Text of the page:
An increasing number of Germans have expressed anxiety about the number of refugees entering the country, according to a new survey. Vice Chancellor Sigmar Gabriel has called for an open discussion of people's fears.
A poll conducted on behalf of public broadcaster ARD and several German newspapers found a change in German attitudes towards the refugee crisis, with a rise in the number of people afraid that too many refugees are entering the country.
An ARD-DeutschlandTrend survey carried out at the end of September found that 51 percent were worried, compared with 38 percent a month earlier. Meanwhile there was a decline in the number saying they were not concerned, from 59 percent to 47 percent.
The poll showed regional differences, with 59 percent of those in the former East German states expressing anxiety, compared with 48 percent in the former West.
Pollsters also found a rise in skepticism over immigration in general, with 44 percent of participants now saying that immigration brought with it more disadvantages than advantages. Previously 33 percent held such a view, according to the survey.
Slip in the polls
The survey also noted there had been a slight fall in the popularity of Chancellor Angela Merkel's Christian Democrats and its Bavarian sister party, the CSU, with 42 percent of voters backing the party compared with 44 percent a month earlier.
Notably, CSU leader Horst Seehofer, who has been a vocal critic of Merkel's refugee policy, saw a rise in popularity to 39 percent, compared with 28 percent at the end of August.
Discussion to deny extremists
Meanwhile, German Vice Chancellor Sigmar Gabriel called for an open discussion of the issue of refugees in Germany to address the fears of some among the German population. "There must not be an atmosphere in which anyone who has concerns is regarded as xenophobic or a right-wing extremist," he said.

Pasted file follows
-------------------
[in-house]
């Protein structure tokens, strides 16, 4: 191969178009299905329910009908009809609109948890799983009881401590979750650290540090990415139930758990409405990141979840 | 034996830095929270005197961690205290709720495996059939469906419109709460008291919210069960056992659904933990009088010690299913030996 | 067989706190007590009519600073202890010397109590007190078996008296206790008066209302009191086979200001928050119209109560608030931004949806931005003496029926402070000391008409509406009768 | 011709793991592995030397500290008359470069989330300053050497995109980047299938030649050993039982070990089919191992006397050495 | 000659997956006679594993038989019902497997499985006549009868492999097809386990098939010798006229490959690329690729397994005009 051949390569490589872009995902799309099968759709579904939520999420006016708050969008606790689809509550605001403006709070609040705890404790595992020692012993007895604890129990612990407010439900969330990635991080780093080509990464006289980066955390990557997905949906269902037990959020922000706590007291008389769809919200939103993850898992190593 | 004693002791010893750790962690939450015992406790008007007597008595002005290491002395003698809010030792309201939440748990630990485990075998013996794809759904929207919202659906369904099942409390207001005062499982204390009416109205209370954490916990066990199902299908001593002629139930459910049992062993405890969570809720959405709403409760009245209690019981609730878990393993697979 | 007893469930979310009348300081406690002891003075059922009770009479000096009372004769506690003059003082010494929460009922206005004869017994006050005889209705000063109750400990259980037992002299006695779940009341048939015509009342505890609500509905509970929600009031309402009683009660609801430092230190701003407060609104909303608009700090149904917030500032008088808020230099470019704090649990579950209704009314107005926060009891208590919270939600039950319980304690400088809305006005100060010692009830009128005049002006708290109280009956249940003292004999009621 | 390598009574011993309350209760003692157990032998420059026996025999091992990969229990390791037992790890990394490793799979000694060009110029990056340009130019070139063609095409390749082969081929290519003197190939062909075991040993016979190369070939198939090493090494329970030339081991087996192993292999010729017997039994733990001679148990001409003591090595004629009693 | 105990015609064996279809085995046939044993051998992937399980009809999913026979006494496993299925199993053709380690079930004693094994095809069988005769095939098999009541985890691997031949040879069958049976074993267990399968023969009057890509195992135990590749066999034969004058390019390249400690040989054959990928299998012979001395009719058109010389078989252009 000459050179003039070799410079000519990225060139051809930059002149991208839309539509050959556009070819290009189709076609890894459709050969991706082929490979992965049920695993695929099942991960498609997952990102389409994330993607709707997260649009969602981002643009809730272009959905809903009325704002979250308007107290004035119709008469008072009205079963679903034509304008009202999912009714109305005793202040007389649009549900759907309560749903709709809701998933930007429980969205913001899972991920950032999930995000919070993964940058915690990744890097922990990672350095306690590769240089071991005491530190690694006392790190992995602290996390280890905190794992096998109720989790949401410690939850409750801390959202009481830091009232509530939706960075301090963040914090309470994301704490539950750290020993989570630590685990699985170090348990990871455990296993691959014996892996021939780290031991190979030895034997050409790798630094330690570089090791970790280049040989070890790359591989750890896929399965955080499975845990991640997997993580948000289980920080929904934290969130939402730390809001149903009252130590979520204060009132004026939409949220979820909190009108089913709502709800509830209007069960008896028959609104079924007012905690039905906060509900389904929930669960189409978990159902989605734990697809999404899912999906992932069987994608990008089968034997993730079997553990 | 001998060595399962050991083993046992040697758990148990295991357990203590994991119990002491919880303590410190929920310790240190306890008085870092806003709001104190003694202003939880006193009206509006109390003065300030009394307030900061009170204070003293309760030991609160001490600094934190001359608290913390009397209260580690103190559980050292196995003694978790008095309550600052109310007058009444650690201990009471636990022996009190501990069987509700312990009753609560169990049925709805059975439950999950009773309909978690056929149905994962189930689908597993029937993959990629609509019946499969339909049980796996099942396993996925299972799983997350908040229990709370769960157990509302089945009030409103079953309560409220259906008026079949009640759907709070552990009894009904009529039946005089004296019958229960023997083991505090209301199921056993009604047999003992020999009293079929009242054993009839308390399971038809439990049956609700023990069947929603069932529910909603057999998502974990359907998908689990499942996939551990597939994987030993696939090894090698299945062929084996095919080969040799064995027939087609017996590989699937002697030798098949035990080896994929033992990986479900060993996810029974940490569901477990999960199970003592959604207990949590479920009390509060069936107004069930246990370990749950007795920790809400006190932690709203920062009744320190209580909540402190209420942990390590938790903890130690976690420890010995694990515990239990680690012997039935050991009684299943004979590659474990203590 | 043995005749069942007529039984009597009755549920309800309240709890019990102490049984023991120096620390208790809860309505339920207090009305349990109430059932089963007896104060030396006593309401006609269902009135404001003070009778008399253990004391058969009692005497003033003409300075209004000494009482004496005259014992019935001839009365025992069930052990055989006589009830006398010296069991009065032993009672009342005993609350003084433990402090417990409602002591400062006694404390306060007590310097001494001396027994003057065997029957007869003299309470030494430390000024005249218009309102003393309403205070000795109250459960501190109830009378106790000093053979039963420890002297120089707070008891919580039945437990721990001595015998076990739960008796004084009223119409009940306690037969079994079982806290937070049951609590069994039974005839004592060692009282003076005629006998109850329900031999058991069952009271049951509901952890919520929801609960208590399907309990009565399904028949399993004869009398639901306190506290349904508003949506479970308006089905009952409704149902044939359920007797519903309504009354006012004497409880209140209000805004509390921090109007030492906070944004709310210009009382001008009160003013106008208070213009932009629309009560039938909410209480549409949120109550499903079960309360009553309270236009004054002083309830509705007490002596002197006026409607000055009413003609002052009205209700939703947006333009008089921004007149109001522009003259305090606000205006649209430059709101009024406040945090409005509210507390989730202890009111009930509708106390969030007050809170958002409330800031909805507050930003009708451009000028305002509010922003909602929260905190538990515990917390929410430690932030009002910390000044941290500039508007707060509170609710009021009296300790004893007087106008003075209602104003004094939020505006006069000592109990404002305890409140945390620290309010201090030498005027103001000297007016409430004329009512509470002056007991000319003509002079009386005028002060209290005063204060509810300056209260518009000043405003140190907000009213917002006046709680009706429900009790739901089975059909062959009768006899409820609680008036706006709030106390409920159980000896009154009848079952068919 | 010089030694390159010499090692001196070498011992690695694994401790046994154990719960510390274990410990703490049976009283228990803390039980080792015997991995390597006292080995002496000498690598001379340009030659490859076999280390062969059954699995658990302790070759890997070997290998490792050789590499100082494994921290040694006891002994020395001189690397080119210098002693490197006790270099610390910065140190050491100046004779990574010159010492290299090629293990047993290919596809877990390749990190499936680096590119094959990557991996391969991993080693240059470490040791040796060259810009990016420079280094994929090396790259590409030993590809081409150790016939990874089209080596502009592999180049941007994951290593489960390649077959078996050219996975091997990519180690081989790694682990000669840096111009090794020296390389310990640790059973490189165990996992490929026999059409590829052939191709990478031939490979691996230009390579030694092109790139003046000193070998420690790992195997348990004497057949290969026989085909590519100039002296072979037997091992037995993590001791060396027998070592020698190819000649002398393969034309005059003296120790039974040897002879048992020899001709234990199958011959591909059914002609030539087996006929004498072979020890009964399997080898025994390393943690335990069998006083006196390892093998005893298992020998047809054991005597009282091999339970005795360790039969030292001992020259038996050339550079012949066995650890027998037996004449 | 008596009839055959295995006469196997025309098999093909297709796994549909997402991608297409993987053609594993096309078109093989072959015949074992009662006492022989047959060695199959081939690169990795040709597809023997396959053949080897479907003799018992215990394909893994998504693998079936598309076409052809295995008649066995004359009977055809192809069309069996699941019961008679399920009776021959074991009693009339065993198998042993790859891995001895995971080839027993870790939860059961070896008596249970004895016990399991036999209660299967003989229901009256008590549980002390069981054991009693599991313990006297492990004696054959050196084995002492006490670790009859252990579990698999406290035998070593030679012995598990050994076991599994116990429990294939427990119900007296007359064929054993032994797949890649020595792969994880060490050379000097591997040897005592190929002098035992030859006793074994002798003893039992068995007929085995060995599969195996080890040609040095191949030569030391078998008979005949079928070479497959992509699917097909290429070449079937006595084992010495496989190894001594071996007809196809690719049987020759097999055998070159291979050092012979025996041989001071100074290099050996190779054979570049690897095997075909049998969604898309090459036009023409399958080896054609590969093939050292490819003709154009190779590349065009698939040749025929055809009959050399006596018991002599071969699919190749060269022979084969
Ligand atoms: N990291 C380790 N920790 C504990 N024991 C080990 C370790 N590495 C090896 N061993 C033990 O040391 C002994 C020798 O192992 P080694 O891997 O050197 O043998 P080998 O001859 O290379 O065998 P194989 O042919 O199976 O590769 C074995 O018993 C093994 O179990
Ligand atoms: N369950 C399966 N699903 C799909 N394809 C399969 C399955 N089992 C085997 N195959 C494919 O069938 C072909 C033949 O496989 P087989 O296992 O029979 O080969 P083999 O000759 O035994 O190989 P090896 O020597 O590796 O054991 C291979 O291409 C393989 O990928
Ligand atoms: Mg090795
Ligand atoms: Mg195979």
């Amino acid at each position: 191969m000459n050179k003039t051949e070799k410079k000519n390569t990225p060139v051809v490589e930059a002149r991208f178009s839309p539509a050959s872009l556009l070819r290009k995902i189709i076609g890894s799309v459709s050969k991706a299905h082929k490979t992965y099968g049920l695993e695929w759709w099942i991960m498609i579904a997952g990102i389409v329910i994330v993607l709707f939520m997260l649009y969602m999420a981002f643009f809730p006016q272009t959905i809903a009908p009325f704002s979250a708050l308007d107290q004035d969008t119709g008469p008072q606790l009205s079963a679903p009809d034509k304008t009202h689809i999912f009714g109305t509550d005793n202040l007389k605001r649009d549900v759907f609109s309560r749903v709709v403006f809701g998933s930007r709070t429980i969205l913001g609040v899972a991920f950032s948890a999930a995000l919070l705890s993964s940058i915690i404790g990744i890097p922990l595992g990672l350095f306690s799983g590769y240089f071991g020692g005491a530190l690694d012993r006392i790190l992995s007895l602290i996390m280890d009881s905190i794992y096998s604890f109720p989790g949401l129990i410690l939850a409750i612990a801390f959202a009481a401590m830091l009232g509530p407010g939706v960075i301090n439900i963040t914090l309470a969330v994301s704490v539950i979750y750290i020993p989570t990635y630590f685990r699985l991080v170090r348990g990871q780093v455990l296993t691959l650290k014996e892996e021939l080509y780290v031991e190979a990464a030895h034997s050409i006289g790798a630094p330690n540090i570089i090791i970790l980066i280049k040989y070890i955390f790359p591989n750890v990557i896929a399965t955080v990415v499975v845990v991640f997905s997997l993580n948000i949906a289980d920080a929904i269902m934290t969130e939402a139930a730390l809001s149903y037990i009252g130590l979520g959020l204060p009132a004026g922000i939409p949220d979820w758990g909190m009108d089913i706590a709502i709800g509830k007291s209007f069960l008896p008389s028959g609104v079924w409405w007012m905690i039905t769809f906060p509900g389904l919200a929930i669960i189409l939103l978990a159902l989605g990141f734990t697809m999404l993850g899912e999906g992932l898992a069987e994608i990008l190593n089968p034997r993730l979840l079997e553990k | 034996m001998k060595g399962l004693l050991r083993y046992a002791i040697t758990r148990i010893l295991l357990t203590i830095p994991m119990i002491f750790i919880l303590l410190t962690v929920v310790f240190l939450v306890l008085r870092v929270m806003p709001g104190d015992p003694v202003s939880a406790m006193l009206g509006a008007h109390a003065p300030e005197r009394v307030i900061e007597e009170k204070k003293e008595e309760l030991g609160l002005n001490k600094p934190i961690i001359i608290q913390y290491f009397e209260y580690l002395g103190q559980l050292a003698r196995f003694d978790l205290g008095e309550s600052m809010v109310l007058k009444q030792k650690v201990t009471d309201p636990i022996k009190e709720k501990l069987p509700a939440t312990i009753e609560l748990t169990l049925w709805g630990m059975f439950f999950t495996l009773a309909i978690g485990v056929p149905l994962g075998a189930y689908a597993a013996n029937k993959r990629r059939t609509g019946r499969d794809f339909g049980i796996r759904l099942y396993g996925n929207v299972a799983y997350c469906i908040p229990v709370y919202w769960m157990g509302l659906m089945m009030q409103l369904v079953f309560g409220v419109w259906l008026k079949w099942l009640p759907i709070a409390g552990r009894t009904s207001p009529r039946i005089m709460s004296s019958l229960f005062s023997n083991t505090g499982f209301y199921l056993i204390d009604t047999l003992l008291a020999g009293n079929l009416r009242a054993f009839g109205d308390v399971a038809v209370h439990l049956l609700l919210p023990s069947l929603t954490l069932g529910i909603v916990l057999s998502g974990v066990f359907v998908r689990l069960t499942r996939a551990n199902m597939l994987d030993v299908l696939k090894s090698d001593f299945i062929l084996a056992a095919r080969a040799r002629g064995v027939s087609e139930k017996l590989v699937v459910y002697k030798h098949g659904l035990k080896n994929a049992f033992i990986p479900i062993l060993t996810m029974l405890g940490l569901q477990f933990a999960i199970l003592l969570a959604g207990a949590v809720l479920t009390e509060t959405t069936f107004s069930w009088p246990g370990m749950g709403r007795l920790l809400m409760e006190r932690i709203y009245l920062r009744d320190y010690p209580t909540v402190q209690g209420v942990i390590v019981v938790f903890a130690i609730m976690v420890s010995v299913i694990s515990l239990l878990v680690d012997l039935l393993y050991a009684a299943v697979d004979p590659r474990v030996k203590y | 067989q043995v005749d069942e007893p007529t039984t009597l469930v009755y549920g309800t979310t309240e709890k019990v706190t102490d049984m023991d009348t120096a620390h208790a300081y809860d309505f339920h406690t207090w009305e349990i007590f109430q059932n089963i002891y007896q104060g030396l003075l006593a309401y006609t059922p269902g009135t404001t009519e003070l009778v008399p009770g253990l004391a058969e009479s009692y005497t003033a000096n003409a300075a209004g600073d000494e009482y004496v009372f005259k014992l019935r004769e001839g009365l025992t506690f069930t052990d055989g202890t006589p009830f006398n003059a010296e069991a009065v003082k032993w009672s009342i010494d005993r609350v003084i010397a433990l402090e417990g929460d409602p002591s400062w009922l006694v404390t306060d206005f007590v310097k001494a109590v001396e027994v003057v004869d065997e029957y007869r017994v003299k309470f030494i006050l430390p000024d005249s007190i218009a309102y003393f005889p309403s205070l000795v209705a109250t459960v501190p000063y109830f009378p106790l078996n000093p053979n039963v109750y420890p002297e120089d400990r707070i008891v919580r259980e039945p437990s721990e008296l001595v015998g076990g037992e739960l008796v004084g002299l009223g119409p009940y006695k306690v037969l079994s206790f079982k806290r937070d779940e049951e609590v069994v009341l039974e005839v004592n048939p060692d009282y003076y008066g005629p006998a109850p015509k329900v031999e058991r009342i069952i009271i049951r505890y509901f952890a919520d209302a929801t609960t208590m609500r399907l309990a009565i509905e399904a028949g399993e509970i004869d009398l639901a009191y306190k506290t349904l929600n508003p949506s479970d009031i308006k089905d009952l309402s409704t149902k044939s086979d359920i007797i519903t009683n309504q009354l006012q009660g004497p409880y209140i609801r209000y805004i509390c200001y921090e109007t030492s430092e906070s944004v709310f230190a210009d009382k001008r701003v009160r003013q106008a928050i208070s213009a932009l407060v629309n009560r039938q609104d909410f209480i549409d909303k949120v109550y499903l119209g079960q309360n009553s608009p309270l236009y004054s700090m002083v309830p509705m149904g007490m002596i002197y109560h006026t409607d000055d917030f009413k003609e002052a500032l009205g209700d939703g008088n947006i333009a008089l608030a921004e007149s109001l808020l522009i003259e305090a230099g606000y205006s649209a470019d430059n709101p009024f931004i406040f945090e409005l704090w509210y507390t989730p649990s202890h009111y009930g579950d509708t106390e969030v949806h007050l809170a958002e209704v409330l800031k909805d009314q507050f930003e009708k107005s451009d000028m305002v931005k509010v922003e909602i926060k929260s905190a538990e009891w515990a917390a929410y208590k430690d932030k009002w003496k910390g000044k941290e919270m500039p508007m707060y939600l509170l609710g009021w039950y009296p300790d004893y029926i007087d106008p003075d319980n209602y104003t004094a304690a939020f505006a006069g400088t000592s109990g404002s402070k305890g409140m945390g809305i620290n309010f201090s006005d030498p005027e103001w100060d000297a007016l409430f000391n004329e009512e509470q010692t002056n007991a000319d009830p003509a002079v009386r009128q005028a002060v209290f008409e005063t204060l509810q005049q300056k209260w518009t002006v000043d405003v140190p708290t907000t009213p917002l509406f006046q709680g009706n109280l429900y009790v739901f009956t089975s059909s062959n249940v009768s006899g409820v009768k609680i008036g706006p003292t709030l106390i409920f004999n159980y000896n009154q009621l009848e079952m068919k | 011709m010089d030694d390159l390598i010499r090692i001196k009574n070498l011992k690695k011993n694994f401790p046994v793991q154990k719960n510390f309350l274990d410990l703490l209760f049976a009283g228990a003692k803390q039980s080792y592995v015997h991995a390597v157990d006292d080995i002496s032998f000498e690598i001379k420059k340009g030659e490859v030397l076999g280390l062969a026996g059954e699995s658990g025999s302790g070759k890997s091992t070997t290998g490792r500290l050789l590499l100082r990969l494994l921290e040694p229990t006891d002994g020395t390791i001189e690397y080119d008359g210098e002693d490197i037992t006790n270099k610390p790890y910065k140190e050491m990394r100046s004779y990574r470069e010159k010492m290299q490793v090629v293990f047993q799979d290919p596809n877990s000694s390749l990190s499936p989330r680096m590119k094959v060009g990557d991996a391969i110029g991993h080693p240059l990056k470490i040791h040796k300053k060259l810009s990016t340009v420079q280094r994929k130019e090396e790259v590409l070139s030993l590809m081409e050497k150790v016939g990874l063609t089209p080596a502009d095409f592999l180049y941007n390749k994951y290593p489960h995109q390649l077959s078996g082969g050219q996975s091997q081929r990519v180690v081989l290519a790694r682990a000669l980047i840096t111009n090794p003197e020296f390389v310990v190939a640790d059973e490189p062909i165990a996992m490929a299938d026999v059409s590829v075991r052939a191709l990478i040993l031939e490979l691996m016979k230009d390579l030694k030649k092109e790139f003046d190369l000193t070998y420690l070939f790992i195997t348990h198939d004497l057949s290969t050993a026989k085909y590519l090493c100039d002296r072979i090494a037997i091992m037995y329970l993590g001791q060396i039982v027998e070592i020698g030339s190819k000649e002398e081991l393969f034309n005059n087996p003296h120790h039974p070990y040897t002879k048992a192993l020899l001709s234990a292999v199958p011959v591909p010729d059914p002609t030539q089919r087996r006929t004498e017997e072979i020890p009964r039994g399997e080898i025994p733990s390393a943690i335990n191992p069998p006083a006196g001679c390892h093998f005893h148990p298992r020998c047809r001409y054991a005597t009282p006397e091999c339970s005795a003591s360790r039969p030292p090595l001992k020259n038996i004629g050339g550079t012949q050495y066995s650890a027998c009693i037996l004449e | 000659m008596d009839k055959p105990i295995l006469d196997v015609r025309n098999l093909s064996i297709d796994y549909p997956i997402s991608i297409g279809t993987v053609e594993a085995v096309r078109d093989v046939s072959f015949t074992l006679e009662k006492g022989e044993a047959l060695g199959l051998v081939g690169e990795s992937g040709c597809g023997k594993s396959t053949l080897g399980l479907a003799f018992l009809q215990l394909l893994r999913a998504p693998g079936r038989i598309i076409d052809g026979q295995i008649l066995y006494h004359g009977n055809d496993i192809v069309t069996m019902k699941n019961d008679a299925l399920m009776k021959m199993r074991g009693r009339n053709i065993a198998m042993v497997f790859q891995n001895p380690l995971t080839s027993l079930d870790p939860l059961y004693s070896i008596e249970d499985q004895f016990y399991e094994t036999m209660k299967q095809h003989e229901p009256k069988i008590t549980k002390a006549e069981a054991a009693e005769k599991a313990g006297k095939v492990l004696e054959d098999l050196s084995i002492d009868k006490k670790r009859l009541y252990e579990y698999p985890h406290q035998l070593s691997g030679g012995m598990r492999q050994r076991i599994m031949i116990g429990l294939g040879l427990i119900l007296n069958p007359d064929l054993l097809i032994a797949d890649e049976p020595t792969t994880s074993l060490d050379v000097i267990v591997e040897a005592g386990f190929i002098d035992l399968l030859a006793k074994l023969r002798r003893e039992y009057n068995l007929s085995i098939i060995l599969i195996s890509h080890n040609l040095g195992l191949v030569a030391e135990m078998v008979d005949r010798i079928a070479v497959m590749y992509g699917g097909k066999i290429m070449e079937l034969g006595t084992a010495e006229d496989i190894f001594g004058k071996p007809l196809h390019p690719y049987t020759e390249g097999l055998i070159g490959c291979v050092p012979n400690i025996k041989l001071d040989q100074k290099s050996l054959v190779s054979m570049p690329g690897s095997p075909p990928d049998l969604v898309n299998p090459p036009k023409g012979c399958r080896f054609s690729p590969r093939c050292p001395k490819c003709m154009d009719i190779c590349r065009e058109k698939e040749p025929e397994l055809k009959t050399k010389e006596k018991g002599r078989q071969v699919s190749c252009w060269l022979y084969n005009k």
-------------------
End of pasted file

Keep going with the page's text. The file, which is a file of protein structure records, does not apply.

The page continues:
Extremists sought the opportunity to exploit people's fears, said Gabriel. "They will not be successful if we speak openly about problems," he added.
However, Gabriel admitted there were "practical limits" to the number of refugees Germany could accommodate.
"Many places in Germany are already overwhelmed," he said in comments published Friday on the website of Der Spiegel news magazine. "We are approaching the limits of capabilities at a phenomenal rate."
German Interior Minister Thomas de Maiziere on Friday said that some 30 percent of refugees entering the country and claiming to be Syrians were in fact from other places.
"We're seeing fake Syrian passports, and there are signs of people claiming to be from Syria who don't speak a word of Arabic," said de Maiziere.
De Maiziere also said he had noticed a change in attitude among some refugees who had reached Germany.
"Until the summer, the refugees were thankful to be here," he said in a TV interview on Thursday. "They asked where is the police station, where are the federal offices, where will you send us. Now there are many refugees who think they can choose where they go. They strike because they do not like the accommodation; they cause problems because they do not like the food."
Observe German law, says de Maizíere
He later emphasized that such behavior was confirned to just a minority of refugees, but added that whoever came to Germany had to observe its laws.
Visiting Germany's BKA investigative police headquarters in Wiesbaden on Friday, de Maizìere said he did not anticipate higher crime risks.
Attacks by far-right extremists on refugee housing and brawls in hostels would both be treated as individual incidents, he said.
The majority of refugees were people seeking help. Prejudices were ill-founded, he added.
The head of Germany's police union, Rainer Wendt, said there was a danger that the situation in the country's homes for asylum-seekers could get out of control. He told the mass-market "Bild" newspaper that there were "targeted and well-prepared ethnic or religious confrontations" in German refugee shelters on a near daily basis.
United approach urged
In an interview published in the German newspaper Die Welt on Friday, Germany's Finance Minister Wolfgang Schäuble called for a common European asylum law for the continent to deal with the influx.
He said the introduction of such a law should be "a question of months rather than years but, again, first we need to get access to Europe under control at the moment."
Schäuble said Germany was prepared to hand over control of its national asylum policy, and that he believed France would also be willing. He added that Greece and Italy - two main entry points for many refugees - could likely also be persuaded.
rc/sms (AFP, dpa, Reuters)